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World Toilet Day

World Toilet Day celebrates toilets and raises awareness of the 4.2 billion people living without access to safely managed sanitation. World Toilet Day is about inspiring action to tackle the global sanitation crisis.

By 2030, the Sustainable Development Goals, specifically SDG #6, aim to reach everyone with sanitation, and halve the proportion of untreated wastewater and increase recycling and safe reuse.

In 2013, the United Nations General Assembly officially designated November 19 as World Toilet Day. It was first established in 2001 by the World Toilet Organization. 

Theme for 2021 : Valuing toilets

"Who cares about toilets? 3.6 billion people do. Because they don’t have one that works properly.“ That is the starting point of this 2021 Campaign for World Toilet Day. The Observance celebrates toilets and raises awareness of the 3.6 billion people living without access to safely managed sanitation. When some people in a community do not have safe toilets, everyone’s health is threatened. Poor sanitation contaminates drinking-water sources, rivers, beaches and food crops, spreading deadly diseases among the wider population.

This year’s theme is about valuing toilets. The campaign draws attention to the fact that toilets – and the sanitation systems that support them – are underfunded, poorly managed or neglected in many parts of the world, with devastating consequences for health, economics and the environment, particularly in the poorest and most marginalized communities.

On the other hand, the advantages of investing in an adequate sanitation system are immense. For instance, every $1 invested in basic sanitation returns up to $5 in saved medical costs and increased productivity, and jobs are created along the entire service chain. For women and girls, toilets at home, school and at work help them fulfil their potential and play their full role in society, especially during menstruation and pregnancy.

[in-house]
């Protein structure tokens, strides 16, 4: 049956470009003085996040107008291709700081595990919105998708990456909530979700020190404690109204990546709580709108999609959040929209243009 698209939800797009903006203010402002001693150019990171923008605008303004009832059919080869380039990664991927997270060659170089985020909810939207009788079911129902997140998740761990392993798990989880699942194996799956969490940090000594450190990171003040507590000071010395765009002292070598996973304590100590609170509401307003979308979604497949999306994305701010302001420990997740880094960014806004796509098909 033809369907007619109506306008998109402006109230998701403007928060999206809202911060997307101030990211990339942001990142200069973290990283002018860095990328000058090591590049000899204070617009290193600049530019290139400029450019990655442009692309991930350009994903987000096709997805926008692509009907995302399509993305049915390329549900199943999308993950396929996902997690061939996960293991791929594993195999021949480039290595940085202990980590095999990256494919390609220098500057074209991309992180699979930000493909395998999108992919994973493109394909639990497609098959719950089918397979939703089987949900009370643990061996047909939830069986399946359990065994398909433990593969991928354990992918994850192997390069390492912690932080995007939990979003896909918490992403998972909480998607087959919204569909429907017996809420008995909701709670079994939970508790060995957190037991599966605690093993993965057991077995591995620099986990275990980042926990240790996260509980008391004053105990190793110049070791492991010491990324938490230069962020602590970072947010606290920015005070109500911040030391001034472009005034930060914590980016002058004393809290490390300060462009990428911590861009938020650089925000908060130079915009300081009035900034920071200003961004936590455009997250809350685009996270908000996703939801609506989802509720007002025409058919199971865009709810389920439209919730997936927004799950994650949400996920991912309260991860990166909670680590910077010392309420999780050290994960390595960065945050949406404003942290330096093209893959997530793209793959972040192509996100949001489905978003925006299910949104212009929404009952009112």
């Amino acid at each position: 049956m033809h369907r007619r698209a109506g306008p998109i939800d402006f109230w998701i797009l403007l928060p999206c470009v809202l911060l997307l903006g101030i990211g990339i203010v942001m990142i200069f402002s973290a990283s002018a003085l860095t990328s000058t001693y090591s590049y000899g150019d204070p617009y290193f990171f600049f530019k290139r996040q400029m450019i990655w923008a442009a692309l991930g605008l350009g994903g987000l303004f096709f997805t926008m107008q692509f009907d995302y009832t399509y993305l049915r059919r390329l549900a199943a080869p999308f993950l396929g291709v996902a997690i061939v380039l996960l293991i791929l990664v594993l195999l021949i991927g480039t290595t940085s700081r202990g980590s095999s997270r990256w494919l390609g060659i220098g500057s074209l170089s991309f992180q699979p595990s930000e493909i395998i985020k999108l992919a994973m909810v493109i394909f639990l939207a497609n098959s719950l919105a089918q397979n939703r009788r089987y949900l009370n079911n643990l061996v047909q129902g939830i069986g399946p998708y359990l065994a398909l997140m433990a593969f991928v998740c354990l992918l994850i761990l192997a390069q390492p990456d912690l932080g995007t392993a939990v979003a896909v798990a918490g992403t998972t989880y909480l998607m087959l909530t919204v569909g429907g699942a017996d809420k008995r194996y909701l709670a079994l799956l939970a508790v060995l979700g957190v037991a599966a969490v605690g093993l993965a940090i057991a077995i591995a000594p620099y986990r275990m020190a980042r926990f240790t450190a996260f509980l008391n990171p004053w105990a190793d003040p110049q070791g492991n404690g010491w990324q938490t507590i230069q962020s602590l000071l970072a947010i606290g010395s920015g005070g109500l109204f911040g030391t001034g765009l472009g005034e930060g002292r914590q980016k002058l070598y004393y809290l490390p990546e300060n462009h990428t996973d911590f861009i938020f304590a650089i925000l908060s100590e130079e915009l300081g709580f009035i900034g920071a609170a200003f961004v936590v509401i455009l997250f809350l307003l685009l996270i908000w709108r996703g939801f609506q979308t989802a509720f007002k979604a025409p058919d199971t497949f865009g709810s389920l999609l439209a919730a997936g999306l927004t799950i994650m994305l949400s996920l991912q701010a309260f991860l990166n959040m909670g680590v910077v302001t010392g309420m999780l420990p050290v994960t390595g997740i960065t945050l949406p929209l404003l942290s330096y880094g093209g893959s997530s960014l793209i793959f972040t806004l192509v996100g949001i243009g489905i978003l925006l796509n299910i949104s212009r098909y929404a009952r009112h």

Facts to know

  • Globally, at least 2 billion people use a drinking water source contaminated with faeces. 
  • Every day, over 700 children under five years old die from diarrhoea linked to unsafe water, sanitation and poor hygiene. 
  • For every $1 invested in basic sanitation up to $5 is returned in saved medical costs and increased productivity, and jobs are created along the entire service chain. 

The global sanitation crisis is reflected in the following facts, according to reports from the World Health Organization (WHO) and the United Nations Children's Fund (UNICEF):

  • Over half of the global population or 4.2 billion people lack safe sanitation.
  • 40% – or three billion people – of the global population live without basic handwashing facilities with soap and water available at home.
  • 2 in 5 schools around the world lacked basic handwashing facilities prior to the COVID-19 pandemic.
  • Around 297,000 children under five – more than 800 every day – die annually from diarrhoeal diseases due to poor hygiene, poor sanitation or unsafe drinking water.
  • Globally, 80% of the wastewater generated by society flows back into the ecosystem without being treated or reused.
  • By 2050, up to 5.7 billion people could be living in areas where water is scarce for at least one month a year, creating unprecedented competition for water.
  • By 2050, the number of people at risk of floods will increase from its current level of 1.2 billion to 1.6 billion. 
  • Extreme weather – expected to increase in frequency and intensity because of climate change – has caused more than 90% of major disasters over the last decade.

Source : UN

Related resources

  1. 2022 UN World Water Development Report
  2. World Toilet Day (WHO)

Last Modified : 6/1/2022



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